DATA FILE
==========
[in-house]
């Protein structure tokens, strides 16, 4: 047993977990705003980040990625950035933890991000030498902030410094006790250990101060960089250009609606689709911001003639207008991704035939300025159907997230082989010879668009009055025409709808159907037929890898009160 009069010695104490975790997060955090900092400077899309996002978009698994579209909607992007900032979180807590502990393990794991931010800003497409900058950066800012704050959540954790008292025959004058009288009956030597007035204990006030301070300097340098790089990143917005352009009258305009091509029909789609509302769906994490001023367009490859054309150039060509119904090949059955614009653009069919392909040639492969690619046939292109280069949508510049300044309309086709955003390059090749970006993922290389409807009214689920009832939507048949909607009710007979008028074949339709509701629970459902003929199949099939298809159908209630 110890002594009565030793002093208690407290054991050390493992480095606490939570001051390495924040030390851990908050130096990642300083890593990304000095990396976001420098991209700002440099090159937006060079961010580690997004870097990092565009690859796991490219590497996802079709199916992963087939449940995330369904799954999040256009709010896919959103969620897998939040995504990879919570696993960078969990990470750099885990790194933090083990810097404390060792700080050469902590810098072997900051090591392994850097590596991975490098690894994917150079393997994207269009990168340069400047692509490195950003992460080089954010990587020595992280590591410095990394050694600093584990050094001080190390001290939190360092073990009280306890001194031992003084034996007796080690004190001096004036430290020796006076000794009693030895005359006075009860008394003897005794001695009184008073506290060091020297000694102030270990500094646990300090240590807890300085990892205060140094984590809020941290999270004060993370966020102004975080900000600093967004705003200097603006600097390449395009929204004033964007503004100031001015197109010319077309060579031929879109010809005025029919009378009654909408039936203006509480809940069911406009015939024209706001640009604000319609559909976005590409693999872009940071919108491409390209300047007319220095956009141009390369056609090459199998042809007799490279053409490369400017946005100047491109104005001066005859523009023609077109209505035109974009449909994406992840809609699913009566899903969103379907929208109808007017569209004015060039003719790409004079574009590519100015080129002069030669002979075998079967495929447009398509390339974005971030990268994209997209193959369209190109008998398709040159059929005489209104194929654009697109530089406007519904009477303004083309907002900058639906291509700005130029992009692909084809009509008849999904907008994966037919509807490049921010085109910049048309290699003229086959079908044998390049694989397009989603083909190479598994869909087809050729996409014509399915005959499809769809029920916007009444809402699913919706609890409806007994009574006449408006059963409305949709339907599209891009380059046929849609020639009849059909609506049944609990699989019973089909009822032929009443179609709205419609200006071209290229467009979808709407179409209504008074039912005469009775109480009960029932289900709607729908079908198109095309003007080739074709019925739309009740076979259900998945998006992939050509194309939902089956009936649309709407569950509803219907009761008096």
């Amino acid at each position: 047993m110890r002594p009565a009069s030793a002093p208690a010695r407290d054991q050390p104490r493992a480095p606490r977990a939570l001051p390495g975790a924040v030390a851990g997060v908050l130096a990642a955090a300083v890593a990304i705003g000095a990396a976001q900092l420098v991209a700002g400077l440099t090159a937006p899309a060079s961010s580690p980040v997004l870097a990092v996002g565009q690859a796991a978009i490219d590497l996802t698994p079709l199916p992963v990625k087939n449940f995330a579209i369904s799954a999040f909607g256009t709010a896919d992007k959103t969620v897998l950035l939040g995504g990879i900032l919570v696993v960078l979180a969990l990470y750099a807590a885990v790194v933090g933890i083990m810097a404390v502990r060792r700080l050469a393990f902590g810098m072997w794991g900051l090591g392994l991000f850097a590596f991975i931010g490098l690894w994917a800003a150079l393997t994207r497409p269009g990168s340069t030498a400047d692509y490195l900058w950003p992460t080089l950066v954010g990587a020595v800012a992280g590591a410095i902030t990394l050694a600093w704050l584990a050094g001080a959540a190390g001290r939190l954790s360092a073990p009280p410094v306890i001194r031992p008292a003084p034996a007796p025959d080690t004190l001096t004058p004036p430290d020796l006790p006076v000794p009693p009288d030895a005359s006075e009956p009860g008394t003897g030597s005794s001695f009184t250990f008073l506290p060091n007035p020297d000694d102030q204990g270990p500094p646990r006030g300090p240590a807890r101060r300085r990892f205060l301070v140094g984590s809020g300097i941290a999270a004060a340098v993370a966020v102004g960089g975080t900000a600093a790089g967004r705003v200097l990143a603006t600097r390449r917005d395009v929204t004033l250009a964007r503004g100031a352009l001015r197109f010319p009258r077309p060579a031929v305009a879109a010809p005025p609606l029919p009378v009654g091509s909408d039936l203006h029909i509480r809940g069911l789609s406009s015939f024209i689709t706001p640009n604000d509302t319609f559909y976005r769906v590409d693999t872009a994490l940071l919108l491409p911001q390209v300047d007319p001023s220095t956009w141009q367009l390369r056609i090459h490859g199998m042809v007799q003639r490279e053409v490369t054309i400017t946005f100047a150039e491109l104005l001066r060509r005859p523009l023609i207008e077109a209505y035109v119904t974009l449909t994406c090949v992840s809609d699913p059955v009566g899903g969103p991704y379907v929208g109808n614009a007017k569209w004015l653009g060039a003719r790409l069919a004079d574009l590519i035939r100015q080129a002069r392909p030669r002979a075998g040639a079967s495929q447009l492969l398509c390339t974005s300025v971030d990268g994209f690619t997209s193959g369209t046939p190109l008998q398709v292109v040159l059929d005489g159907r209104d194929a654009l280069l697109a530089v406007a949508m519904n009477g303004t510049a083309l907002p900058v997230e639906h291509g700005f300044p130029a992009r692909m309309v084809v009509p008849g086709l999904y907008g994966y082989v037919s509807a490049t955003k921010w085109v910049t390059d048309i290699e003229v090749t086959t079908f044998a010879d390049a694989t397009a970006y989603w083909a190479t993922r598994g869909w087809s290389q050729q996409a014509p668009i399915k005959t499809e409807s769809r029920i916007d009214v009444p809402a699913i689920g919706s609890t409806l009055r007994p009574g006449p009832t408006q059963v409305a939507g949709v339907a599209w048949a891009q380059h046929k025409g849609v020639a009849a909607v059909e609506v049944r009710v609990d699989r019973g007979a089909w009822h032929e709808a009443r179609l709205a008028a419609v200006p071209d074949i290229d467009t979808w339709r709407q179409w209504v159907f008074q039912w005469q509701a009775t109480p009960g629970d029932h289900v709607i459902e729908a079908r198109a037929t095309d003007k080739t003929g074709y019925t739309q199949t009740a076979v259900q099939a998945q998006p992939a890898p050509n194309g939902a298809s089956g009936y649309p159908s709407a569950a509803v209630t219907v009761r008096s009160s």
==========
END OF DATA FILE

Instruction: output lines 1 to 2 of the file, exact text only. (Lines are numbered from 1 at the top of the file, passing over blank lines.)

[in-house]
């Protein structure tokens, strides 16, 4: 047993977990705003980040990625950035933890991000030498902030410094006790250990101060960089250009609606689709911001003639207008991704035939300025159907997230082989010879668009009055025409709808159907037929890898009160 009069010695104490975790997060955090900092400077899309996002978009698994579209909607992007900032979180807590502990393990794991931010800003497409900058950066800012704050959540954790008292025959004058009288009956030597007035204990006030301070300097340098790089990143917005352009009258305009091509029909789609509302769906994490001023367009490859054309150039060509119904090949059955614009653009069919392909040639492969690619046939292109280069949508510049300044309309086709955003390059090749970006993922290389409807009214689920009832939507048949909607009710007979008028074949339709509701629970459902003929199949099939298809159908209630 110890002594009565030793002093208690407290054991050390493992480095606490939570001051390495924040030390851990908050130096990642300083890593990304000095990396976001420098991209700002440099090159937006060079961010580690997004870097990092565009690859796991490219590497996802079709199916992963087939449940995330369904799954999040256009709010896919959103969620897998939040995504990879919570696993960078969990990470750099885990790194933090083990810097404390060792700080050469902590810098072997900051090591392994850097590596991975490098690894994917150079393997994207269009990168340069400047692509490195950003992460080089954010990587020595992280590591410095990394050694600093584990050094001080190390001290939190360092073990009280306890001194031992003084034996007796080690004190001096004036430290020796006076000794009693030895005359006075009860008394003897005794001695009184008073506290060091020297000694102030270990500094646990300090240590807890300085990892205060140094984590809020941290999270004060993370966020102004975080900000600093967004705003200097603006600097390449395009929204004033964007503004100031001015197109010319077309060579031929879109010809005025029919009378009654909408039936203006509480809940069911406009015939024209706001640009604000319609559909976005590409693999872009940071919108491409390209300047007319220095956009141009390369056609090459199998042809007799490279053409490369400017946005100047491109104005001066005859523009023609077109209505035109974009449909994406992840809609699913009566899903969103379907929208109808007017569209004015060039003719790409004079574009590519100015080129002069030669002979075998079967495929447009398509390339974005971030990268994209997209193959369209190109008998398709040159059929005489209104194929654009697109530089406007519904009477303004083309907002900058639906291509700005130029992009692909084809009509008849999904907008994966037919509807490049921010085109910049048309290699003229086959079908044998390049694989397009989603083909190479598994869909087809050729996409014509399915005959499809769809029920916007009444809402699913919706609890409806007994009574006449408006059963409305949709339907599209891009380059046929849609020639009849059909609506049944609990699989019973089909009822032929009443179609709205419609200006071209290229467009979808709407179409209504008074039912005469009775109480009960029932289900709607729908079908198109095309003007080739074709019925739309009740076979259900998945998006992939050509194309939902089956009936649309709407569950509803219907009761008096």